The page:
Home Cannabis Industry Stimulus Bill Proposed by Democrats includes Cannabis Banking Reform

Stimulus Bill Proposed by Democrats includes Cannabis Banking Reform

stimulus bill

5/14/20 By DAN ULLOA 

House Democrats led by Speaker Nancy Pelosi (D-CA) unveiled a new stimulus bill this week that includes cannabis banking reform.

The language is similar to the SAFE Act which passed the House last fall by an overwhelming margin. But it has been stalled due to staunch opposition from Senate Banking Chair Mike Crapo (R-ID). Idaho is one of the few states in the nation that doesn’t even allow CBD sold within its borders. 

Reform has been blocked despite widespread bipartisan support from the American Banking Association,  several state Governors, Attorneys General, and State Treasurers, among others.

Currently, plant-touching businesses have a very difficult time accessing banking services. This includes opening up a bank account, processing debit/credit cards, and securing loans from a bank. Most are forced to operate on a cash business which causes many headaches in our digital age.  The lack of proper banking many believe is hindering the growth of the industry.

Banks found doing business with cannabis firms would not be penalized should it pass. 

Unemployment hit 14.7 percent last week, a level not seen since the Great Depression due to the Coronavirus prevention measures. Desperate times call for desperate measures.

According to a survey conducted by the National Cannabis Roundtable, one-third of cannabis businesses said they will be forced to close if they do not receive federal relief.

“Cannabis businesses are dealing with the same hardships as other small businesses without the same critical financial tools and reliable banking services,” said Saphira Galoob, executive director of the National Cannabis Roundtable. “Providing access to banking services removes some of the shackles that are holding back the full potential of the fastest-growing sector of the US economy.”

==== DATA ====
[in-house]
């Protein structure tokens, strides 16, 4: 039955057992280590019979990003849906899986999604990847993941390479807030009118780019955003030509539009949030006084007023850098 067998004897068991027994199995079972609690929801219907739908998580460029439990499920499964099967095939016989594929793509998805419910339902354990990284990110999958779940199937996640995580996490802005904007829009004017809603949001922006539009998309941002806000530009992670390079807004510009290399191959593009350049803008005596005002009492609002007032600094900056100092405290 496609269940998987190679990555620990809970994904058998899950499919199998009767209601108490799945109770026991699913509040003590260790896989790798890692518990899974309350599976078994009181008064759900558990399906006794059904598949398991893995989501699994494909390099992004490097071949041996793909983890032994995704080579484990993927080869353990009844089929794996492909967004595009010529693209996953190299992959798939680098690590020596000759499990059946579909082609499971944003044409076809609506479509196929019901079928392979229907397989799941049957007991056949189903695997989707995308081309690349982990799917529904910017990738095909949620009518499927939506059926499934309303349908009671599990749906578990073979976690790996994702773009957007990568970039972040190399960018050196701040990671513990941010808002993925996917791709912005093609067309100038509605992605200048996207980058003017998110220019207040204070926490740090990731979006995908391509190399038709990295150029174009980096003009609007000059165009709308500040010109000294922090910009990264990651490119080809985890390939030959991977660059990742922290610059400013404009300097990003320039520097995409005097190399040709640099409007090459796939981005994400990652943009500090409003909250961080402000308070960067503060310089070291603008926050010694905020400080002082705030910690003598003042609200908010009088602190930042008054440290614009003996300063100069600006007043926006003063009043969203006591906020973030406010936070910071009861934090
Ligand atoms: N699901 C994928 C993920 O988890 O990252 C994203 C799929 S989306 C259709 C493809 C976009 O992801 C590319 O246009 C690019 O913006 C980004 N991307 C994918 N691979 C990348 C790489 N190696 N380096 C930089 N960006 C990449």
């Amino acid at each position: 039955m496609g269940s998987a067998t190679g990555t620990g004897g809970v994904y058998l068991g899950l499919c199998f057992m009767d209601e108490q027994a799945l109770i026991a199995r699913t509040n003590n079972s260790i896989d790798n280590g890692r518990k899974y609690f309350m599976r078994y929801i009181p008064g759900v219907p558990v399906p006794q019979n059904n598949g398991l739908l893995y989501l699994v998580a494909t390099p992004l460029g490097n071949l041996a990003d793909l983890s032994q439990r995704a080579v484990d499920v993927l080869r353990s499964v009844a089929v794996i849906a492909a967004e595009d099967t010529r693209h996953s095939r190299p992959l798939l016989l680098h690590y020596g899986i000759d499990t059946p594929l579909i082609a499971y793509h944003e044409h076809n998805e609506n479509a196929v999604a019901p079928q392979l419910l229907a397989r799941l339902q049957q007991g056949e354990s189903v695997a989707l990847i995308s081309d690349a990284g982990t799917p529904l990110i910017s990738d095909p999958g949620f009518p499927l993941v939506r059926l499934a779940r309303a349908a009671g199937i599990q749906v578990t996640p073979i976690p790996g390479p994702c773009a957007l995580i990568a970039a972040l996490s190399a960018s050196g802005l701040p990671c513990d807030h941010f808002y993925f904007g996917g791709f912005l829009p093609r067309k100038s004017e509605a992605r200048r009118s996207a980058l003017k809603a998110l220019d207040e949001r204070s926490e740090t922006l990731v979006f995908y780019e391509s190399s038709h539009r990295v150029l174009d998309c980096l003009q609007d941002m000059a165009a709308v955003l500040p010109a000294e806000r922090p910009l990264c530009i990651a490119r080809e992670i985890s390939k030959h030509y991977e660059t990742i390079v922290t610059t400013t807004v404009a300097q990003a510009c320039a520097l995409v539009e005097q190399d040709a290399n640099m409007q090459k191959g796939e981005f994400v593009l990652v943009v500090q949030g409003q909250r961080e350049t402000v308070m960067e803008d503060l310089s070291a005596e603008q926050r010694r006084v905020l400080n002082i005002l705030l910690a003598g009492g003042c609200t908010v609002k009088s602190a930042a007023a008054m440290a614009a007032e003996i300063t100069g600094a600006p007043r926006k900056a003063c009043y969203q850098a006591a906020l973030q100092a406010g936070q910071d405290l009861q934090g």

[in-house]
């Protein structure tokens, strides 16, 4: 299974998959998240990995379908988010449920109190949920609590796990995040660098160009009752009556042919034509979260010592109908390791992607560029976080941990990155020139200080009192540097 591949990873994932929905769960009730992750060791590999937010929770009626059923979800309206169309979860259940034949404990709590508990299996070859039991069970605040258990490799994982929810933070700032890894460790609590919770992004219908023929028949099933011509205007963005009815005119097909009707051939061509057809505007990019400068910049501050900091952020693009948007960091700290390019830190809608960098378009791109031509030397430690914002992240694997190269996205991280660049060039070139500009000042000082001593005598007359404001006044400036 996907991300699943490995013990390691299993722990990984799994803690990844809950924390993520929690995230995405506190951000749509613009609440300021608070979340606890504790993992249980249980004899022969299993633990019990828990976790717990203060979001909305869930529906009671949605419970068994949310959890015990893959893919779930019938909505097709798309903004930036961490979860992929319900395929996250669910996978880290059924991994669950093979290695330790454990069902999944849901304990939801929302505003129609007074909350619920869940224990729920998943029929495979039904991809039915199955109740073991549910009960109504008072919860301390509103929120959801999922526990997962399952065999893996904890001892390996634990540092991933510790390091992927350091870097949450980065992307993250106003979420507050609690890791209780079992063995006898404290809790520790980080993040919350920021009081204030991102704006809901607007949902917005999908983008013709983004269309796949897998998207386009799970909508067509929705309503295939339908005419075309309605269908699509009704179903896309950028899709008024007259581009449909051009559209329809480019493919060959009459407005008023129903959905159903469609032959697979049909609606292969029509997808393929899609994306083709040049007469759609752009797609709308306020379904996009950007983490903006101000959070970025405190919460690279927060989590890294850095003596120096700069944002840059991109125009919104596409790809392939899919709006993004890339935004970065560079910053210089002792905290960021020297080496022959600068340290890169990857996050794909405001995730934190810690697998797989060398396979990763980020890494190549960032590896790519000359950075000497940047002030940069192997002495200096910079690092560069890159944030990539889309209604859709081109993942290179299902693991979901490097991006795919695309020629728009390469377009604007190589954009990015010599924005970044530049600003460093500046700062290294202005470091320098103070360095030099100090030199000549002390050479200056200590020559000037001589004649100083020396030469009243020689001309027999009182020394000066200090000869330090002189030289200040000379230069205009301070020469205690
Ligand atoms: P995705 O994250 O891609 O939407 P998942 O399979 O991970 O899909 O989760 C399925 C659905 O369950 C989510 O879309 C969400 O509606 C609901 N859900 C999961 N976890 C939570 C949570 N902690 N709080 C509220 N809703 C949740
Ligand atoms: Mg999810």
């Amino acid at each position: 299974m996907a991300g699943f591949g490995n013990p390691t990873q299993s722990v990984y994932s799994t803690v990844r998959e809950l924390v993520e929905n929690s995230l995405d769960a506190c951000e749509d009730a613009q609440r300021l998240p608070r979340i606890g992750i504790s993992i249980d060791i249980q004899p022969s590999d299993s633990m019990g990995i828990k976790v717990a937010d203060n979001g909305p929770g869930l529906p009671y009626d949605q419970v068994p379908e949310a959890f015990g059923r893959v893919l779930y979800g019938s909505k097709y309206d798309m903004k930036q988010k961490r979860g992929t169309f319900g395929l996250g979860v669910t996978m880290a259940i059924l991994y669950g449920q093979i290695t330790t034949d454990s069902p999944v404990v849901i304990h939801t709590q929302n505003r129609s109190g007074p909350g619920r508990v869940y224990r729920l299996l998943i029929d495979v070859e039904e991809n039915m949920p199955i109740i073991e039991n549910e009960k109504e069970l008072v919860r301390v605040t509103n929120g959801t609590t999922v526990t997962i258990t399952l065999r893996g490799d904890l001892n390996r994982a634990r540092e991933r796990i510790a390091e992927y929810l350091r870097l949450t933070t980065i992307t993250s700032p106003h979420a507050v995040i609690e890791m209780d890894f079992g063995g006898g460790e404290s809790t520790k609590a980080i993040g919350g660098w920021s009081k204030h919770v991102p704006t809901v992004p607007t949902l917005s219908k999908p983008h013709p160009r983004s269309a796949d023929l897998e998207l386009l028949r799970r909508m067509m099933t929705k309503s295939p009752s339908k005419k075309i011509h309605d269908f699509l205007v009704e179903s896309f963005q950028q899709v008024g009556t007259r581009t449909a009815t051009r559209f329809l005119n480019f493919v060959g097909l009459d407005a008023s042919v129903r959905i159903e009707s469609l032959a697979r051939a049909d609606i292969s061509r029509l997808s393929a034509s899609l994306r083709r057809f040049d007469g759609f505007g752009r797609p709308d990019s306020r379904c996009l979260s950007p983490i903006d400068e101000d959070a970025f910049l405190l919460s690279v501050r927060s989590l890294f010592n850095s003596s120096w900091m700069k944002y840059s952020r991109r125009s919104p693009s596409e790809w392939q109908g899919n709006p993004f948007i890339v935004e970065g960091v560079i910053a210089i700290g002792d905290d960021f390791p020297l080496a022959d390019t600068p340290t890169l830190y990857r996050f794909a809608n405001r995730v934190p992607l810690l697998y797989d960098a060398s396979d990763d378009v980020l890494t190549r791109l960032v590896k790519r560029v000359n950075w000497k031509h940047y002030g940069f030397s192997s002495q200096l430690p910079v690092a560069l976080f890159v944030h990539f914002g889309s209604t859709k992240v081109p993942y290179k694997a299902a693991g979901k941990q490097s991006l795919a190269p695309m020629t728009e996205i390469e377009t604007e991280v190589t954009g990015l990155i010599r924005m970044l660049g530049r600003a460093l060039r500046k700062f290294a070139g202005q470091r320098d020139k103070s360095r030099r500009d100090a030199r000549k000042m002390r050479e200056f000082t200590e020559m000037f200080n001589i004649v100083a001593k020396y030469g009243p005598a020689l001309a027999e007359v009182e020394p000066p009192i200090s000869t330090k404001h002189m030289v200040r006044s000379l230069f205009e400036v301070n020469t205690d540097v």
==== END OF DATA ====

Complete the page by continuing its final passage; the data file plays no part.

The Politics of  a Stimulus Bill 

The stimulus bill would spend $3 trillion to reinvigorate the economy.

For reference, in 2009 during former President Barack Obamas first 100 days during the Great Recession,  moderate Democrats didn’t want a one trillion dollar stimulus because of conservative worries about the deficit. 

The Health and Economic Recovery Omnibus Emergency Solutions (HEROES) Act would provide relief to different sectors of the economy. The stimulus bill would give people a second $1200 stimulus check.

The bill has more relief funds that small businesses that are not plant-touching can access. This is due to a specific Small Business Administration (SBA) rule. 

Long-time cannabis reform champion Earl Blumenauer (D-OR) wrote a letter signed by 39 other House Members urging the SBA to allow cannabis firms access to relief funds.

“The inclusion of the SAFE Banking Act… is a positive development, but one that’s akin to applying a band-aid to a gaping wound,” said NORML Political Director Justin Strekal. “In the majority of states, these cannabis businesses have been deemed essential during this pandemic. Those small cannabis businesses facing tough economic times are essentially being told by Congress to shutter their doors and fire their employees.”

The previous stimulus bill signed into law also excluded plant-touching businesses.

While there has been great bipartisan work to address the crisis, this bill does not seem to have garnered such a response.

Senate Republicans and the White House have already rejected the bill as a liberal wish list”. 

What is it going to take for Mitch McConnell to wake up and see that the American people need help and need it now?” Senate Minority Leader Chuck Schumer (D-NY) said.

Republicans now seem more worried about protecting businesses that have failed to take appropriate safety measures to stop the spread of the pandemic.

“We must think big for the people now because if we don’t it will cost more in lives and livelihood later,” Pelosi said regarding the stimulus bill. “Not acting is the most expensive course.”

Shortly after Franklin D. Roosevelt was inaugurated as president during the Great Depression, prohibition was repealed to stimulate the economy, among other reasons.

Perhaps history will repeat itself.


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